Even for an identical internal signal at the column line, the device variation, leakage current, and/or mismatching among correlated-double sampling (CDS) circuits and the comparators within the A/D converters in the single integrated circuit CMOS sensor chip will generate different digital signal values at the output of each A/D converter. The variations between the performance of comparators of ADCs and CDS circuits corresponding to cells of different columns are even worse as the line pitch between column lines is shrunk. The invention intends to minimize these parasitic effects of A/D converter and CDS circuits.
An active pixel image sensor fabricated by a CMOS process is described herein, which includes a two-dimensional pixel array core of photo sensing diodes whose conductivities are related to the magnitude of light impinging upon the photodiodes. The analog signals generated by the photodiodes are buffered through a source follower amplifier, accessed by row transistors and coupled to respective columns in the array. The analog signals at each column line are converted to digital signals by an A/D converter (ADC) connected to each column line. Among other methods, the A/D converter may be formed by a high-gain comparator, an 8-bit binary counter coordinated with a reference ramp signal synchronized with a specific timing sequence. A specific timing sequence is used to allow the A/D converter circuit to implement the A/D conversion within a time frame, so that all the sensing elements in a row will have their respective light level converted into a digital value during this interval. The timing might allow the resulting digital values to be delivered to another unctional block of the chip or off the chip for processing during this time also, or perhaps during another time interval. In a preferred embodiment, however, before the read operation of the first line, the potential of the input nodes of CDS on each column line is set up to be a “reference” voltage and then its value on each column converted to a digital value through an A/D converter. The resulting output digital data contains information regarding non-uniformity and variation due to the device characteristic variations of A/D converters and CDS circuits. The digital data value corresponding to each output line thus obtained is then used to be the initial value of each ADC counter before following actual A/D operation on a row of the pixel array is performed. Thus, major parasitic effects and distortion for the A/D converters and CDS circuits are minimized during subsequent A/D conversions of actual image.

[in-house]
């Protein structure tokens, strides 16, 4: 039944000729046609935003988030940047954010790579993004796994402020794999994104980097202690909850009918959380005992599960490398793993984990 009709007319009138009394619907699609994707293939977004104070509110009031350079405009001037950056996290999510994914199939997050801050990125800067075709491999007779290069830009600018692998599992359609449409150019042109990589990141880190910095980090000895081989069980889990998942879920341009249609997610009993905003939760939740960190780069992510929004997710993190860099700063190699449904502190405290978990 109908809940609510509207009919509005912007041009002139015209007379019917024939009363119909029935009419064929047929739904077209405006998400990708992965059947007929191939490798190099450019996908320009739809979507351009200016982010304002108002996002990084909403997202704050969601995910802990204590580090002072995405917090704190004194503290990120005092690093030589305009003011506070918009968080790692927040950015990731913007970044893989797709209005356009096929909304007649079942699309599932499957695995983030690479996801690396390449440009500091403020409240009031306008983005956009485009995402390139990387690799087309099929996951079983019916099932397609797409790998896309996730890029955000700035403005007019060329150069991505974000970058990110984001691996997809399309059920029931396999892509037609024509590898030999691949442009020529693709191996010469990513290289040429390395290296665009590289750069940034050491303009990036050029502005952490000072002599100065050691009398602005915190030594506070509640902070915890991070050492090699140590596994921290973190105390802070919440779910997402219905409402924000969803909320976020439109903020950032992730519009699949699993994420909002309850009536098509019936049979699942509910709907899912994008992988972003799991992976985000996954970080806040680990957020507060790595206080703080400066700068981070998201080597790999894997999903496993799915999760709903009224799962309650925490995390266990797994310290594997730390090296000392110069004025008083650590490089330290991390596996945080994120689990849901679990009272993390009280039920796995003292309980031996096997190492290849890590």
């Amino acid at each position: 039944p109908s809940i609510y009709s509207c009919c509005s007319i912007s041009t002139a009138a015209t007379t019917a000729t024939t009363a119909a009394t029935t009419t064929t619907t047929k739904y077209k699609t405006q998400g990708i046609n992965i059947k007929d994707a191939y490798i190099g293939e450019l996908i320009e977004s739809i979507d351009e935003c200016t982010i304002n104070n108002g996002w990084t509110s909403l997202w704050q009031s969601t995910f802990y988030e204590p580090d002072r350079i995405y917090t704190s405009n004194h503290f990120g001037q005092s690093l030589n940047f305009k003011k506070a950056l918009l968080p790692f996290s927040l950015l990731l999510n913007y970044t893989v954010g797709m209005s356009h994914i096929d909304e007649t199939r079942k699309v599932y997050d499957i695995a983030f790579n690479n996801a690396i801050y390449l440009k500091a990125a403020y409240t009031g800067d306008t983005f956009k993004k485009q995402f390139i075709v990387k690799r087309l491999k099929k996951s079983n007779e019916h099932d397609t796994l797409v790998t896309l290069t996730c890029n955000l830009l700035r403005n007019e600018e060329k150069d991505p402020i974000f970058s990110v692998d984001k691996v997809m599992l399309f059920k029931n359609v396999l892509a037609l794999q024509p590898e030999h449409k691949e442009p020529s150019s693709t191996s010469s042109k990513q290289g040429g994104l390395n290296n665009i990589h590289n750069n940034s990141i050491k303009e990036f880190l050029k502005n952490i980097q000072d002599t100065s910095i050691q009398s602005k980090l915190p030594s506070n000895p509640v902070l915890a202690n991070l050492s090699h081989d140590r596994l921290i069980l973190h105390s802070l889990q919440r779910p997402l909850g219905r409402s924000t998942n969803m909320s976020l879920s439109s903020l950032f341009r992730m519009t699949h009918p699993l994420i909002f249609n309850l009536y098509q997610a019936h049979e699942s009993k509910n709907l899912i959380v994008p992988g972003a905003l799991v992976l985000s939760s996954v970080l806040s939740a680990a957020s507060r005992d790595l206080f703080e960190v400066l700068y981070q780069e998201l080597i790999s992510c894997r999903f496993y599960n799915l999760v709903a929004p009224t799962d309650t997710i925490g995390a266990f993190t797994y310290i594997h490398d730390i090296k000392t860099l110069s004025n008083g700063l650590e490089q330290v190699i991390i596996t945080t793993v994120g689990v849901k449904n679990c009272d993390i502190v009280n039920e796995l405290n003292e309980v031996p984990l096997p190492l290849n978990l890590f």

FIG. 1 is a block diagram of a 640×480 CMOS active pixel image sensor in accordance with the prior art.
FIG. 2 is a schematic diagram of an active pixel cell and its basic operation timings thereof in accordance with the prior art.
FIG. 3 is a functional block diagram of an 8-bit A/D converter and its reference ramp timing diagram in accordance with the prior art.